I suppose it’s simply because I can. A record company would never permit this kind of music business confusion but the fact is when I record it is fun to have a band and when I tour I have to play solo acoustic, most of the time, in order to make ends meet. This way, when I play a solo acoustic show and somebody wants to buy a record, I’m not selling them something totally different from what they just saw on the stage.
I basically want to have both sides represented this year. Business norms can’t shut songwriters off from doing what they do. At least, that’s not the way I see it. I suppose a lot of money might slow you down a bit! Writers write and move on to the next thing. Wait ’til next year when I release a double album called “Not Cool.”
What’s one song on each of your new albums you really want people to hear, and why?
On Beat The Band, it’s the song “Did Your Mother Teach You That,” which was cut at Club Roar in Nashville with Jesse Newport on the dials, and mostly because it was a tune I had written after hearing these mean preachers on the radio, but it changed so much from inception to production. There’s a town near Joshua Tree called Yucca Valley and for whatever reason the NPR station goes out in that town and one day these preachers came on and they were just downright mean. I had written it as a minor key bluegrass number and then the band got a hold of it and turned it into what you hear now. It’s a different sound for me, and that’s what I enjoy about making records. That track is the sound of a band changing a songwriter’s perceived sound.
On Since 1966 I can’t really narrow it down. I guess it would be “Festival Song” although I know I’m going to re-cut that with a Keith Moon style drummer someday and knock it out of the park. It feels good to put out an album of just the most basic essence of a song there. One instrument and one voice. If you can’t sing it like that in a club, then what is it doing on an album?
What’s a lyric your particularly proud of?
On Beat The Band it’s the title track with the lyrics
“The air in this city tastes like somethings going to die
and the sweet sound of ammunition cuts through the night
Still you kneel at the alter like you knelt before the boot
of the man who took everything that he could take from you”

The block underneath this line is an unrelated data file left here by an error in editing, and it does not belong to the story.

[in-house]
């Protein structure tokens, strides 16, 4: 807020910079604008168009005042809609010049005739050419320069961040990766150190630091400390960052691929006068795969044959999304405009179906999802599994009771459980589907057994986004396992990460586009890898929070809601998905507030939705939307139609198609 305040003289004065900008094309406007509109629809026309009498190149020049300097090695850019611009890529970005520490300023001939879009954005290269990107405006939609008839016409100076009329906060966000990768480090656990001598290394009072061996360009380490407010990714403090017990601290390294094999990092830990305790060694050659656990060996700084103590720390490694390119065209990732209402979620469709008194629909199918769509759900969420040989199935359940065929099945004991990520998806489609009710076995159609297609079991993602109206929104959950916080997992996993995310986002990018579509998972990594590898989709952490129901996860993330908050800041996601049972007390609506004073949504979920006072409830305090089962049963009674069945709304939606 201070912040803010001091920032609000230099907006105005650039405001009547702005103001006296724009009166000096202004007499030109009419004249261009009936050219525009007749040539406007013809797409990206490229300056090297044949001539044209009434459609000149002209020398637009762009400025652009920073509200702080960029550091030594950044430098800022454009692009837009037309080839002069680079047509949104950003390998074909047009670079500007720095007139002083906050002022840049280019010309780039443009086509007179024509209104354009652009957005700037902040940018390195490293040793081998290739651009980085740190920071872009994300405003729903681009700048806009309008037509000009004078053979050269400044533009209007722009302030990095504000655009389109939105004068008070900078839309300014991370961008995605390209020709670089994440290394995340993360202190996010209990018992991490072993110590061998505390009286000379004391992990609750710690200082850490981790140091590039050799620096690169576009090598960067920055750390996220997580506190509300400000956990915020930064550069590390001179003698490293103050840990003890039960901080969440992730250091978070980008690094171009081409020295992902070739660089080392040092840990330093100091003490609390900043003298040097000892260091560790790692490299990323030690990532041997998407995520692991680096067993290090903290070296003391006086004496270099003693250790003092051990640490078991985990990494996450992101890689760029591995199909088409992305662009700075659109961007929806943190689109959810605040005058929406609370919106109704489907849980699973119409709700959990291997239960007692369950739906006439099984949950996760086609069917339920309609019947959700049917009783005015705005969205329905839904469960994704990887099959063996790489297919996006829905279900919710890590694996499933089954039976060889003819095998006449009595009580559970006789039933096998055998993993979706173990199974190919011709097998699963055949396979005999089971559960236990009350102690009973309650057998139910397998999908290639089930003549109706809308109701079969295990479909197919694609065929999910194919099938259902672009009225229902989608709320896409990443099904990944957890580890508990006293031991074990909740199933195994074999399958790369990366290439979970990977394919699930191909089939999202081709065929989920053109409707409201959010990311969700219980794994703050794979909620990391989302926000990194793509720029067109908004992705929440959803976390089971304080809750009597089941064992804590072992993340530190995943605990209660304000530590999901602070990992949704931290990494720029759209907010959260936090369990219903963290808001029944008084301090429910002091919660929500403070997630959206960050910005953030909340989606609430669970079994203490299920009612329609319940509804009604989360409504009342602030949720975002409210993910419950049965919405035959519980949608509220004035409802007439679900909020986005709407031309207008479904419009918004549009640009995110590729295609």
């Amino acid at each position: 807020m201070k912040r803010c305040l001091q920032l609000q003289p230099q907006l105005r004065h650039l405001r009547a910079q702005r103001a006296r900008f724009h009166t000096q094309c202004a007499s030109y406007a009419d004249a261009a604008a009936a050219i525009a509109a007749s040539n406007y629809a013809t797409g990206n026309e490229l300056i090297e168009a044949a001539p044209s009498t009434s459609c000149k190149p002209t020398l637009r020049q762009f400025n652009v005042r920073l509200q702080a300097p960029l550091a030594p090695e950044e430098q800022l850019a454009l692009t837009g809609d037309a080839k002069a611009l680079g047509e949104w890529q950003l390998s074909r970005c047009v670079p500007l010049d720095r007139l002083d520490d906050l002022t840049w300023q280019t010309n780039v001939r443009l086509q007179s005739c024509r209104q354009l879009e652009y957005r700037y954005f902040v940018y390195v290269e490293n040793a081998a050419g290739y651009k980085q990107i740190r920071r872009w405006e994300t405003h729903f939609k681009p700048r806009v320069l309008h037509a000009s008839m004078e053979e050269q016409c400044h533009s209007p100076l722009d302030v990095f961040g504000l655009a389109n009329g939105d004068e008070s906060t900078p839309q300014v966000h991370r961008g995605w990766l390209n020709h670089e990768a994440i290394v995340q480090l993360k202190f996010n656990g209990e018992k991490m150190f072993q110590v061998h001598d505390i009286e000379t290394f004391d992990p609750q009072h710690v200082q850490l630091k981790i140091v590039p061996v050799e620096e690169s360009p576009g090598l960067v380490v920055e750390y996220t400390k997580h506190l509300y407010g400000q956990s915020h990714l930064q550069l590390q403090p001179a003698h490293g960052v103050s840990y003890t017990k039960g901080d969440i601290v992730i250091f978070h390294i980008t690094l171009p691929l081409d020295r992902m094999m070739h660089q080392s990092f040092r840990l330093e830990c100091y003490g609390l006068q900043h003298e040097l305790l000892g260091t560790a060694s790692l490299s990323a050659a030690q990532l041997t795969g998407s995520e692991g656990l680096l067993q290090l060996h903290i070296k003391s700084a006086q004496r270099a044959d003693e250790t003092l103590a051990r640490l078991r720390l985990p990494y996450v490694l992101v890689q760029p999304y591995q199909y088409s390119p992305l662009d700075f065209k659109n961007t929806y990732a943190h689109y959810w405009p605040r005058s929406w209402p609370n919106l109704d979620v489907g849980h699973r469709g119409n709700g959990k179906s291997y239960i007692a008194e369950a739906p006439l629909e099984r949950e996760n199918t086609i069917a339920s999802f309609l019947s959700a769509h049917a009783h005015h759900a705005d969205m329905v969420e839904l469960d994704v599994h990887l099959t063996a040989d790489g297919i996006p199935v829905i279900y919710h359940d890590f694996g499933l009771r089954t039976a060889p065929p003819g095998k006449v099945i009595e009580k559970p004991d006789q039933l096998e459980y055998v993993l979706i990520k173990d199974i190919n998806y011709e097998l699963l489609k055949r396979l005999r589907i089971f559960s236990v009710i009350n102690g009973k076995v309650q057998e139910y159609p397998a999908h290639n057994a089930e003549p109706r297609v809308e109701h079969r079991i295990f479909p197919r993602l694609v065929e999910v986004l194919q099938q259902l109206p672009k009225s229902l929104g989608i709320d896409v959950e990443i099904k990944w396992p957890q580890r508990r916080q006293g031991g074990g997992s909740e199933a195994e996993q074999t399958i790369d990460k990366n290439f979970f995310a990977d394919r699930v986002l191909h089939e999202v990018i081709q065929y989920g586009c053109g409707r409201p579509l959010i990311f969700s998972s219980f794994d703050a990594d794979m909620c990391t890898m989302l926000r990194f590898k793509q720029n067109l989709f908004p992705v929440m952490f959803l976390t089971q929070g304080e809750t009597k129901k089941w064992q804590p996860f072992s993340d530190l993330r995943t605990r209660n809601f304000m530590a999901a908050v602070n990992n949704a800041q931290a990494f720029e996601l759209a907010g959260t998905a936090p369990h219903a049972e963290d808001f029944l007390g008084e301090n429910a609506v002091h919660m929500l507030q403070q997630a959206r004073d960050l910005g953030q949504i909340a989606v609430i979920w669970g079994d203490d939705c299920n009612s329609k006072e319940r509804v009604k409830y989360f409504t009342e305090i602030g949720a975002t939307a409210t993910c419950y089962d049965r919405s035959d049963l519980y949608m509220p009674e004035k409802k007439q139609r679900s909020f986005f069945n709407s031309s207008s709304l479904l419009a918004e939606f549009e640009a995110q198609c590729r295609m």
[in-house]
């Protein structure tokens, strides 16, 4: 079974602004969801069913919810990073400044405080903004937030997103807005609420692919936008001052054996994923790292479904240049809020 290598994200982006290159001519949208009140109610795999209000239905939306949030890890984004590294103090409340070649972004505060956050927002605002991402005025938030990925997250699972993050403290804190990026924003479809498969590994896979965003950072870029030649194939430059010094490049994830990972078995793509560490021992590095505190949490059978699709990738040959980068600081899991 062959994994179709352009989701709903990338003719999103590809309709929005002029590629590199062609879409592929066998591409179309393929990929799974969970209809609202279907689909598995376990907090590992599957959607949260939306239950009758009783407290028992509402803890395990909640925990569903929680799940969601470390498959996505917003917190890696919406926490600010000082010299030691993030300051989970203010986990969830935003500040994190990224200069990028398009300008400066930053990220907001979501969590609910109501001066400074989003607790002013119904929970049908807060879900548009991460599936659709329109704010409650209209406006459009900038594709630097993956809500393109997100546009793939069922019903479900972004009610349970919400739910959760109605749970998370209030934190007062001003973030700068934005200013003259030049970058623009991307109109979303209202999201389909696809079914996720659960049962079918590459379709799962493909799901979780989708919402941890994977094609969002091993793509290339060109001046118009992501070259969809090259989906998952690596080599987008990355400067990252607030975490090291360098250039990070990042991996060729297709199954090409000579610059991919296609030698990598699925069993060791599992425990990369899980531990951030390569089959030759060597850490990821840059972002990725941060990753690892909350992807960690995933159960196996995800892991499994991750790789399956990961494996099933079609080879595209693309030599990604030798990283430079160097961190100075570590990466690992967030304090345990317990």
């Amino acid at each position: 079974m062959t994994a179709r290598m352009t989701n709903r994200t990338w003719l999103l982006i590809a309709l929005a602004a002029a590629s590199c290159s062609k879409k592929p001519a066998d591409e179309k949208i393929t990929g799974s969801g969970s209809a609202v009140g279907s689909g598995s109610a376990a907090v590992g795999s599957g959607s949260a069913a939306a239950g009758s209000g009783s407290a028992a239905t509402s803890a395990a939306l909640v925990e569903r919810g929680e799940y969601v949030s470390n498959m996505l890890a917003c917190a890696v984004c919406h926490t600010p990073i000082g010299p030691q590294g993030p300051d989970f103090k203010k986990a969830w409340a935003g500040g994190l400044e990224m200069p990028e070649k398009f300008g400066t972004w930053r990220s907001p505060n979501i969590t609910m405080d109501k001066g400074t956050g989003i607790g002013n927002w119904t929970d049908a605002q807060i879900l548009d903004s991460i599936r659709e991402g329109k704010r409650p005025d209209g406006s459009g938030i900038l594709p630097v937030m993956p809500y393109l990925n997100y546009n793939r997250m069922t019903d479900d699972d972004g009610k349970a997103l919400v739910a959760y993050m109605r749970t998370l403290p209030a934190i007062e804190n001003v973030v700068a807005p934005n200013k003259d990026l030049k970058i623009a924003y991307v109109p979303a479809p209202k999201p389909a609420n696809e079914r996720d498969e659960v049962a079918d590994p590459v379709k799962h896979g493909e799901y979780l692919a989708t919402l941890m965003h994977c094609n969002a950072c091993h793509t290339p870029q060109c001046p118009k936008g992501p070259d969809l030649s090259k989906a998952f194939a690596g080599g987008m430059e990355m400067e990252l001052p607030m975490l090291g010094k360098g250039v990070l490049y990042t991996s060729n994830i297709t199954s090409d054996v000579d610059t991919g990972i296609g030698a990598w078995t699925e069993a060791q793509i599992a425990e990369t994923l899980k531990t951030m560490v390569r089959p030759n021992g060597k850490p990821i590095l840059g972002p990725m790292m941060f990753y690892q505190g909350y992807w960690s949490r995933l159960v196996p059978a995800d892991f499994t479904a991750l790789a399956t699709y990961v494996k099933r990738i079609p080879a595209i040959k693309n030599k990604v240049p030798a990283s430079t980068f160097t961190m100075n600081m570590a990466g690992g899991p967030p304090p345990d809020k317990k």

How do you typically write songs, words first, or melody?
Well, I think they both arrive at the same time, but nobody admits it. When you are writing lines, often your brain is in a musical mode that goes back to the cave songwriter days. You are writing in a way that permits you to sing it later. I am constantly writing lines down with no song in mind, but actually, deep in my mind, there is a song. I’m just not singing it at that particular moment.
Do you revise a lot, or do you like to write automatically?
I think every songwriter would say “both” here. Every now and then one comes out fully formed and ready to go out of the gate, and those are usually the ones that the songwriter will always remember.
Who’s an underrated songwriter, in your opinion?
J.P. Olsen is not only underrated, he’s basically unknown. Today, he records under the moniker The Malefactors Of Great Wealth. He was in a band called The Beetkeepers, and another one called Burn Barrel. He is a film maker living in Brooklyn who is one of the greatest songwriters of all time, and I’ll stand on Townes Van Zandt’s grave and say that. Well, maybe I’ll stand next to his grave, because it would be uncool to stand on somebody’s grave and say a word.
What’s a song you wish you’d written?
“True Ways” or “Don’t Walk Alone” by J.P. Olsen. The documentary he made, by the way, is called Narcotic Farm. It’s a true story of the Federal Prison in Lexington, KY where they tested drugs on willing inmates. Amazing story, with the soundtrack by MC5’s Wayne Kramer, who was imprisoned there at one time in the ’70s.